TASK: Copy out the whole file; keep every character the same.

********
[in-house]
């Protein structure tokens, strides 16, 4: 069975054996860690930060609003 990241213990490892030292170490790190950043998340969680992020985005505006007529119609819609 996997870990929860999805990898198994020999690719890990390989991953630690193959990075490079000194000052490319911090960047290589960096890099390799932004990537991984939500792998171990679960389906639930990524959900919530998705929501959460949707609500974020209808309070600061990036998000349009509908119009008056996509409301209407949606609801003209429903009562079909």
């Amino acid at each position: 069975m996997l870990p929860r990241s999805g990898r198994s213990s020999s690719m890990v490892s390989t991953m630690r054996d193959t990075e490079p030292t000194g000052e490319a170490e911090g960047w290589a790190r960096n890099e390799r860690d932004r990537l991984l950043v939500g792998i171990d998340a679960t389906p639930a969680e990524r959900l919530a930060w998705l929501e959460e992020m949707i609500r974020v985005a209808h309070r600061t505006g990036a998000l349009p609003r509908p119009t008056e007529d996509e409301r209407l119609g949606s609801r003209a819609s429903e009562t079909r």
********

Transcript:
[in-house]
């Protein structure tokens, strides 16, 4: 069975054996860690930060609003 990241213990490892030292170490790190950043998340969680992020985005505006007529119609819609 996997870990929860999805990898198994020999690719890990390989991953630690193959990075490079000194000052490319911090960047290589960096890099390799932004990537991984939500792998171990679960389906639930990524959900919530998705929501959460949707609500974020209808309070600061990036998000349009509908119009008056996509409301209407949606609801003209429903009562079909």
């Amino acid at each position: 069975m996997l870990p929860r990241s999805g990898r198994s213990s020999s690719m890990v490892s390989t991953m630690r054996d193959t990075e490079p030292t000194g000052e490319a170490e911090g960047w290589a790190r960096n890099e390799r860690d932004r990537l991984l950043v939500g792998i171990d998340a679960t389906p639930a969680e990524r959900l919530a930060w998705l929501e959460e992020m949707i609500r974020v985005a209808h309070r600061t505006g990036a998000l349009p609003r509908p119009t008056e007529d996509e409301r209407l119609g949606s609801r003209a819609s429903e009562t079909r």